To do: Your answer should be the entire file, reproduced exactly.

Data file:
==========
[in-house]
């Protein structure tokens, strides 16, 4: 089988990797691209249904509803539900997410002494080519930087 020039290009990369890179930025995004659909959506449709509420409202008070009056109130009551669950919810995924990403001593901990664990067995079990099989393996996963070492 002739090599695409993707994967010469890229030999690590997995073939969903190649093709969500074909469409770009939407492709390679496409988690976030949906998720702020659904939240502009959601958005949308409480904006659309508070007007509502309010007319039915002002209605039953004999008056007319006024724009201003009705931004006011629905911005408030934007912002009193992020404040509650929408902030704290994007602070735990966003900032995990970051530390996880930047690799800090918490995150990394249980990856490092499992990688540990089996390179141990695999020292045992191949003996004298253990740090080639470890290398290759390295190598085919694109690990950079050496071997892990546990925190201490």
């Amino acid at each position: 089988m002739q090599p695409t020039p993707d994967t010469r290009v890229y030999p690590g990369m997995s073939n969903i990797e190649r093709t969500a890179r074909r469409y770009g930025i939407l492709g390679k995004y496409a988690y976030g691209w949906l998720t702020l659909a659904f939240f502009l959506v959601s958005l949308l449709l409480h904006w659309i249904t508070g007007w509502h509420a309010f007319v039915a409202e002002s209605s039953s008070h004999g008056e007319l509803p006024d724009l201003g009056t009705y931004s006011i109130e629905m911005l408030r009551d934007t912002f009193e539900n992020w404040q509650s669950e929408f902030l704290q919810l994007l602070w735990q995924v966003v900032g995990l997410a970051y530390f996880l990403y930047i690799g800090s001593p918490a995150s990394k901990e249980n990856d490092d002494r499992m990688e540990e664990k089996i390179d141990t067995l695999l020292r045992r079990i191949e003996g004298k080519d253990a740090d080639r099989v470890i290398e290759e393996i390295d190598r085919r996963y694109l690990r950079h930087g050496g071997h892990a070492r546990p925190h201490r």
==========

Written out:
[in-house]
């Protein structure tokens, strides 16, 4: 089988990797691209249904509803539900997410002494080519930087 020039290009990369890179930025995004659909959506449709509420409202008070009056109130009551669950919810995924990403001593901990664990067995079990099989393996996963070492 002739090599695409993707994967010469890229030999690590997995073939969903190649093709969500074909469409770009939407492709390679496409988690976030949906998720702020659904939240502009959601958005949308409480904006659309508070007007509502309010007319039915002002209605039953004999008056007319006024724009201003009705931004006011629905911005408030934007912002009193992020404040509650929408902030704290994007602070735990966003900032995990970051530390996880930047690799800090918490995150990394249980990856490092499992990688540990089996390179141990695999020292045992191949003996004298253990740090080639470890290398290759390295190598085919694109690990950079050496071997892990546990925190201490």
């Amino acid at each position: 089988m002739q090599p695409t020039p993707d994967t010469r290009v890229y030999p690590g990369m997995s073939n969903i990797e190649r093709t969500a890179r074909r469409y770009g930025i939407l492709g390679k995004y496409a988690y976030g691209w949906l998720t702020l659909a659904f939240f502009l959506v959601s958005l949308l449709l409480h904006w659309i249904t508070g007007w509502h509420a309010f007319v039915a409202e002002s209605s039953s008070h004999g008056e007319l509803p006024d724009l201003g009056t009705y931004s006011i109130e629905m911005l408030r009551d934007t912002f009193e539900n992020w404040q509650s669950e929408f902030l704290q919810l994007l602070w735990q995924v966003v900032g995990l997410a970051y530390f996880l990403y930047i690799g800090s001593p918490a995150s990394k901990e249980n990856d490092d002494r499992m990688e540990e664990k089996i390179d141990t067995l695999l020292r045992r079990i191949e003996g004298k080519d253990a740090d080639r099989v470890i290398e290759e393996i390295d190598r085919r996963y694109l690990r950079h930087g050496g071997h892990a070492r546990p925190h201490r």